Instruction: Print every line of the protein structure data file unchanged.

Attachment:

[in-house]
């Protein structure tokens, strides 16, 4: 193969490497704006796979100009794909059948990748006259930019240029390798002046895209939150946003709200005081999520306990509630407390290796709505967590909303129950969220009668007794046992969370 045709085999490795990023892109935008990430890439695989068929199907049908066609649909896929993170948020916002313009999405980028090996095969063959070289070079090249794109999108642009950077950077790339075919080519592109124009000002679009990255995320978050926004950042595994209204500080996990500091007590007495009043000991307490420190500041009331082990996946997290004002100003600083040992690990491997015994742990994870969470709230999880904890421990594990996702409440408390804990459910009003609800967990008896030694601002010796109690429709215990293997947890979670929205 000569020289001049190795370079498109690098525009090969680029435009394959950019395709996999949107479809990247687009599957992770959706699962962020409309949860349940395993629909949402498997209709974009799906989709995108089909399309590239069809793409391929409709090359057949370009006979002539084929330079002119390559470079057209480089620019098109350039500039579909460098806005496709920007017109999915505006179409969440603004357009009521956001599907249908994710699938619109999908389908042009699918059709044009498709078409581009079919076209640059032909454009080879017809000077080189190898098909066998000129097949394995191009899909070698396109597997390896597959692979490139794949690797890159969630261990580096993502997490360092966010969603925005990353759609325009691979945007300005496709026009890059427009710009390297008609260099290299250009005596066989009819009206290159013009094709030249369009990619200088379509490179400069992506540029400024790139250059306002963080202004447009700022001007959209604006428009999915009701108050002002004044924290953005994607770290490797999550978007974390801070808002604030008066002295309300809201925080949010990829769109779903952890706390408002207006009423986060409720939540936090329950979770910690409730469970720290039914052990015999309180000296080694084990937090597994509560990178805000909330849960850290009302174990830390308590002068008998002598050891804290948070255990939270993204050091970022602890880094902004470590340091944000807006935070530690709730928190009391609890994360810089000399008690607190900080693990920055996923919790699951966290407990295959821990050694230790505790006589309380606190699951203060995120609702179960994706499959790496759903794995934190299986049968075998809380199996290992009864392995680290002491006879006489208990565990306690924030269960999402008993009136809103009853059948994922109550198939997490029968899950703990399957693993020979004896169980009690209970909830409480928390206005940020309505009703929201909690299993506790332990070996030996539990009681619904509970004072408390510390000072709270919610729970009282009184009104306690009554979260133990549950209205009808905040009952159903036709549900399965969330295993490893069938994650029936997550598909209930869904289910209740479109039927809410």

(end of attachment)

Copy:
[in-house]
């Protein structure tokens, strides 16, 4: 193969490497704006796979100009794909059948990748006259930019240029390798002046895209939150946003709200005081999520306990509630407390290796709505967590909303129950969220009668007794046992969370 045709085999490795990023892109935008990430890439695989068929199907049908066609649909896929993170948020916002313009999405980028090996095969063959070289070079090249794109999108642009950077950077790339075919080519592109124009000002679009990255995320978050926004950042595994209204500080996990500091007590007495009043000991307490420190500041009331082990996946997290004002100003600083040992690990491997015994742990994870969470709230999880904890421990594990996702409440408390804990459910009003609800967990008896030694601002010796109690429709215990293997947890979670929205 000569020289001049190795370079498109690098525009090969680029435009394959950019395709996999949107479809990247687009599957992770959706699962962020409309949860349940395993629909949402498997209709974009799906989709995108089909399309590239069809793409391929409709090359057949370009006979002539084929330079002119390559470079057209480089620019098109350039500039579909460098806005496709920007017109999915505006179409969440603004357009009521956001599907249908994710699938619109999908389908042009699918059709044009498709078409581009079919076209640059032909454009080879017809000077080189190898098909066998000129097949394995191009899909070698396109597997390896597959692979490139794949690797890159969630261990580096993502997490360092966010969603925005990353759609325009691979945007300005496709026009890059427009710009390297008609260099290299250009005596066989009819009206290159013009094709030249369009990619200088379509490179400069992506540029400024790139250059306002963080202004447009700022001007959209604006428009999915009701108050002002004044924290953005994607770290490797999550978007974390801070808002604030008066002295309300809201925080949010990829769109779903952890706390408002207006009423986060409720939540936090329950979770910690409730469970720290039914052990015999309180000296080694084990937090597994509560990178805000909330849960850290009302174990830390308590002068008998002598050891804290948070255990939270993204050091970022602890880094902004470590340091944000807006935070530690709730928190009391609890994360810089000399008690607190900080693990920055996923919790699951966290407990295959821990050694230790505790006589309380606190699951203060995120609702179960994706499959790496759903794995934190299986049968075998809380199996290992009864392995680290002491006879006489208990565990306690924030269960999402008993009136809103009853059948994922109550198939997490029968899950703990399957693993020979004896169980009690209970909830409480928390206005940020309505009703929201909690299993506790332990070996030996539990009681619904509970004072408390510390000072709270919610729970009282009184009104306690009554979260133990549950209205009808905040009952159903036709549900399965969330295993490893069938994650029936997550598909209930869904289910209740479109039927809410």